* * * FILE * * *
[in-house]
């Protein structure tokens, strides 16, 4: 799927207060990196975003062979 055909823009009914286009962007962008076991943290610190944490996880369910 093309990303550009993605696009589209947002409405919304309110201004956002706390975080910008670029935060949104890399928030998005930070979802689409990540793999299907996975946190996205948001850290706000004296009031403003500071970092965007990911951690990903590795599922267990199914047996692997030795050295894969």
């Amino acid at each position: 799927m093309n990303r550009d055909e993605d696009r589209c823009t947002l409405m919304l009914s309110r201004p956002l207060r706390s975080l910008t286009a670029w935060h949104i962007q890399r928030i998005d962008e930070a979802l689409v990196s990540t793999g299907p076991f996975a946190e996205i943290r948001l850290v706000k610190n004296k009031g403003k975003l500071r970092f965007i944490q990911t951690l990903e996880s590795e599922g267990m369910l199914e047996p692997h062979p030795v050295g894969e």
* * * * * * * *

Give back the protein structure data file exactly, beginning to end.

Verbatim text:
[in-house]
């Protein structure tokens, strides 16, 4: 799927207060990196975003062979 055909823009009914286009962007962008076991943290610190944490996880369910 093309990303550009993605696009589209947002409405919304309110201004956002706390975080910008670029935060949104890399928030998005930070979802689409990540793999299907996975946190996205948001850290706000004296009031403003500071970092965007990911951690990903590795599922267990199914047996692997030795050295894969």
């Amino acid at each position: 799927m093309n990303r550009d055909e993605d696009r589209c823009t947002l409405m919304l009914s309110r201004p956002l207060r706390s975080l910008t286009a670029w935060h949104i962007q890399r928030i998005d962008e930070a979802l689409v990196s990540t793999g299907p076991f996975a946190e996205i943290r948001l850290v706000k610190n004296k009031g403003k975003l500071r970092f965007i944490q990911t951690l990903e996880s590795e599922g267990m369910l199914e047996p692997h062979p030795v050295g894969e």